perform significance tests for each axis or for each term
(constraining variable) using argument `by`

in
`anova.cca`

. Setting `by = "axis"`

will perform separate
significance tests for each constrained axis. All previous
constrained axes will be used as conditions (“partialled
out”) and a test for the first constrained eigenvalues is
performed (Legendre et al. 2011).
You can stop permutation tests after exceeding a given
significance level with argument `cutoff`

to speed up
calculations in large models. Setting `by = "terms"`

will
perform separate significance test for each term (constraining
variable). The terms are assessed sequentially from first to last,
and the order of the terms will influence their
significance. Setting `by = "margin"`

will perform separate
significance test for each marginal term in a model with all other
terms. The marginal test also accepts a `scope`

argument for
the `drop.scope`

which can be a character vector of term
labels that are analysed, or a fitted model of lower scope. The
marginal effects are also known as “Type III” effects, but
the current function only evaluates marginal terms. It will, for
instance, ignore main effects that are included in interaction
terms. In calculating pseudo-$F$, all terms are compared to the
same residual of the full model.
Community data are permuted with choice `model="direct"`

,
and residuals after partial CCA/ RDA/ dbRDA with choice
`model="reduced"`

(default). If there is no partial CCA/
RDA/ dbRDA stage, `model="reduced"`

simply permutes the data
and is equivalent to `model="direct"`

. The test statistic is
“pseudo-$F$”, which is the ratio of constrained and
unconstrained total Inertia (Chi-squares, variances or something
similar), each divided by their respective ranks. If there are no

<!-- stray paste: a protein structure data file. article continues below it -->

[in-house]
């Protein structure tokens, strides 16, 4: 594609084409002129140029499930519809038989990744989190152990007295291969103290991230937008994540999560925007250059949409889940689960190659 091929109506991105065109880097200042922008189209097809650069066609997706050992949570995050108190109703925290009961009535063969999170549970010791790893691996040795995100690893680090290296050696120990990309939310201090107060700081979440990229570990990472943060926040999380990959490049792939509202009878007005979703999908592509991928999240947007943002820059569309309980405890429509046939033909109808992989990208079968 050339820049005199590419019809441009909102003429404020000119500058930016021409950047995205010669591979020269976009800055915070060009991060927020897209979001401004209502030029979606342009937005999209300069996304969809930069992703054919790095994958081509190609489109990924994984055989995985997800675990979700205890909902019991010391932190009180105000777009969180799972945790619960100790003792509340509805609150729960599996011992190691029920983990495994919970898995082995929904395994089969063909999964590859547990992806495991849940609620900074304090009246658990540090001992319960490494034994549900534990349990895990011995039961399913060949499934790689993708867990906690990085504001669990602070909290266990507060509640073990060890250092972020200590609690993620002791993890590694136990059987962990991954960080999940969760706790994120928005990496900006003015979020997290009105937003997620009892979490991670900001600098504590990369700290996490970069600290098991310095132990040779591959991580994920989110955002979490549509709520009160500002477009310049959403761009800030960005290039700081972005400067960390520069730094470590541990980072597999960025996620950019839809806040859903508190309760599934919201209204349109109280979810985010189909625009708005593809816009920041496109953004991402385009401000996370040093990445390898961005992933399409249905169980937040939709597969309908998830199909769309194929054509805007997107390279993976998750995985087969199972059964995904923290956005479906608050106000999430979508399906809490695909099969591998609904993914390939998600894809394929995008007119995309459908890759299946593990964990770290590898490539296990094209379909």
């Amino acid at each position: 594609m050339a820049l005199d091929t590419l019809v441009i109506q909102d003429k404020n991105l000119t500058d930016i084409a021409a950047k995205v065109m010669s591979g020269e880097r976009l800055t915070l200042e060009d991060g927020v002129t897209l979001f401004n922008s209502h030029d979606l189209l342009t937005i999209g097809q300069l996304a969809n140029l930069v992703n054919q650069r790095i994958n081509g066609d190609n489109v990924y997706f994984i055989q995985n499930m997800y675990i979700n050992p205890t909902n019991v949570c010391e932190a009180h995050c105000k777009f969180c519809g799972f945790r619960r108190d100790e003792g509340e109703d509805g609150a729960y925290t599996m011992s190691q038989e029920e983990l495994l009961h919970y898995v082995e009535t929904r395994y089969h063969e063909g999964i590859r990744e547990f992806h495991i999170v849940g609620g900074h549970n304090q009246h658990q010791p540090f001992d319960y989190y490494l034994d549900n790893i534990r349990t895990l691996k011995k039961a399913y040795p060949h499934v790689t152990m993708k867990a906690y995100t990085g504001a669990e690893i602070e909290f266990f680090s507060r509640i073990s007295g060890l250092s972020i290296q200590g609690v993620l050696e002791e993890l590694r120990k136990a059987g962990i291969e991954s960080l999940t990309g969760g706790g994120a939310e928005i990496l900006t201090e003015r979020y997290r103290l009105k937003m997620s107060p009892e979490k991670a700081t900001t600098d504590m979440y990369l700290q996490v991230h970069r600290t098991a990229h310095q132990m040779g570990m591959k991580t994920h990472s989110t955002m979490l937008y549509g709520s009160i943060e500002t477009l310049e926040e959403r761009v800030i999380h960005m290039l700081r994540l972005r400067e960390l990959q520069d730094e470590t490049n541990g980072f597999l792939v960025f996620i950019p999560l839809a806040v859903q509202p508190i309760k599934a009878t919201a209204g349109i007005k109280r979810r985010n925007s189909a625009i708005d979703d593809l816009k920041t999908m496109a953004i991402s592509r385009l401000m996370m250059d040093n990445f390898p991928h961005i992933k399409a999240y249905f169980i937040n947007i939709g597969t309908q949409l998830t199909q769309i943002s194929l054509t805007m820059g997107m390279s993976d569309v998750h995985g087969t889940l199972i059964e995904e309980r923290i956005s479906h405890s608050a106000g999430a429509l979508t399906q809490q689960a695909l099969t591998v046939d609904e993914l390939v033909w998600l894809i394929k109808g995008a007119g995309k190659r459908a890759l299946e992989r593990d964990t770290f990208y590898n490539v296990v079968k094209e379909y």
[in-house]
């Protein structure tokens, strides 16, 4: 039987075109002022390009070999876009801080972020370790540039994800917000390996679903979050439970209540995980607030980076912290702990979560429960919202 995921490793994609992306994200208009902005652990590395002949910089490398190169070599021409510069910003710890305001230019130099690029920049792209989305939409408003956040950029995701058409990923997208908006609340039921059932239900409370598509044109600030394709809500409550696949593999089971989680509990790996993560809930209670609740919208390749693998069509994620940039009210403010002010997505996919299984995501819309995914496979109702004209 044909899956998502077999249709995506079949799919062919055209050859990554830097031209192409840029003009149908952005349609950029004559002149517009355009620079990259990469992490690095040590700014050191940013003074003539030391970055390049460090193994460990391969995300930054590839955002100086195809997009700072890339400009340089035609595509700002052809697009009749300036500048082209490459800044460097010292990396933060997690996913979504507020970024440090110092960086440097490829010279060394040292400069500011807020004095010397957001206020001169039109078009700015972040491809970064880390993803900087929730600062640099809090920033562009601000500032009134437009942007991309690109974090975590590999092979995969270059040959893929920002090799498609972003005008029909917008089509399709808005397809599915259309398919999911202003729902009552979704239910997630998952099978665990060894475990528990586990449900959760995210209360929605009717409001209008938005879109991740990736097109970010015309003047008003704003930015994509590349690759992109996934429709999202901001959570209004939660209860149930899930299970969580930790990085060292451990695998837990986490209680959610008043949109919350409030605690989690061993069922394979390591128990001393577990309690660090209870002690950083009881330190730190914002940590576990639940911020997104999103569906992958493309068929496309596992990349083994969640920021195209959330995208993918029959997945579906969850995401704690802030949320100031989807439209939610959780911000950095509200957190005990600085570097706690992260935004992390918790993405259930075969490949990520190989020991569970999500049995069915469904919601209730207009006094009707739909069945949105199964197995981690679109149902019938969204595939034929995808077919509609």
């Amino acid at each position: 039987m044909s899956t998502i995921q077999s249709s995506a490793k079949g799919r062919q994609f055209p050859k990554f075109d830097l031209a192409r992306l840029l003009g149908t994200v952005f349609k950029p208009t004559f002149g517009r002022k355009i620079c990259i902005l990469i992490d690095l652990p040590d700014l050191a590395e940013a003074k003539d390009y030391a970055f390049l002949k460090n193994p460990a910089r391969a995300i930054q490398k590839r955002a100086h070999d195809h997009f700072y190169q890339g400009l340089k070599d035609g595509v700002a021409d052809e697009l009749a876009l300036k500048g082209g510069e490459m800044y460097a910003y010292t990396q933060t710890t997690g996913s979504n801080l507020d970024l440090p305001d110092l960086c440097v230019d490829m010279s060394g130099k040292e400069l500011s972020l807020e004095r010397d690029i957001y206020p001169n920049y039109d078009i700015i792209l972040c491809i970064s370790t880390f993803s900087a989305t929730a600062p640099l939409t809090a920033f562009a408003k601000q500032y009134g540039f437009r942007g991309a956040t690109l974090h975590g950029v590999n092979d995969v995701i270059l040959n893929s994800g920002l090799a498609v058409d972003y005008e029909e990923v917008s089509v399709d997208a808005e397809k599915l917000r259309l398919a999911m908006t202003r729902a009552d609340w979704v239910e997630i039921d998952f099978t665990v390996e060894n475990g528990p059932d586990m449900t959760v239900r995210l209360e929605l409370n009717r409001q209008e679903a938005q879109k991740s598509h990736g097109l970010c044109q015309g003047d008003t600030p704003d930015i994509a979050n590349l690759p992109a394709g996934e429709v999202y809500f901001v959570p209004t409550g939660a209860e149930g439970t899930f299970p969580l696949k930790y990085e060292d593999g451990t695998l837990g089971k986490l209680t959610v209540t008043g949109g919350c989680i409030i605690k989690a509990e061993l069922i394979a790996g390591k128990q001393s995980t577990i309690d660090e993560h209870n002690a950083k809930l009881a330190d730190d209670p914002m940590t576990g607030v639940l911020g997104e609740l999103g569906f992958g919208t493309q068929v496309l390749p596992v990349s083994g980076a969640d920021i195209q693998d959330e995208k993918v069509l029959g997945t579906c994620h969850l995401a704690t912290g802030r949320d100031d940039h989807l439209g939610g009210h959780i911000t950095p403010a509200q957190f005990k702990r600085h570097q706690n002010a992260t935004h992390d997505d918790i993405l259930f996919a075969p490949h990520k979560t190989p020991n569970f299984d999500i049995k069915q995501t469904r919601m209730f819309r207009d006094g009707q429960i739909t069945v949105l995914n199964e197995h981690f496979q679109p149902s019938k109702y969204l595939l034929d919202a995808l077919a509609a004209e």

conditions (“partial” terms), the sum of all eigenvalues
remains constant, so that pseudo-$F$ and eigenvalues would give
equal results. In partial CCA/ RDA/ dbRDA, the effect of
conditioning variables (“covariables”) is removed before
permutation, and these residuals are added to the non-permuted
fitted values of partial CCA (fitted values of `X ~ Z`

).
Consequently, the total Chi-square is not fixed, and test based on
pseudo-$F$ would differ from the test based on plain
eigenvalues. CCA is a weighted method, and environmental data are
re-weighted at each permutation step using permuted weights.

Legendre, P., Oksanen, J. and ter Braak, C.J.F. (2011). Testing the
significance of canonical axes in redundancy analysis.
*Methods in Ecology and Evolution* 2, 269--277.

`anova.cca`

, `cca`

,
`rda`

, `capscale`

to get something to
analyse. Function `drop1.cca`

calls `anova.cca`

with `by = "margin"`

, and `add1.cca`

an analysis
for single terms additions, which can be used in automatic or
semiautomatic model building (see `deviance.cca`

). ```
data(varespec)
data(varechem)
vare.cca <- cca(varespec ~ Al + P + K, varechem)
## overall test
anova(vare.cca)
```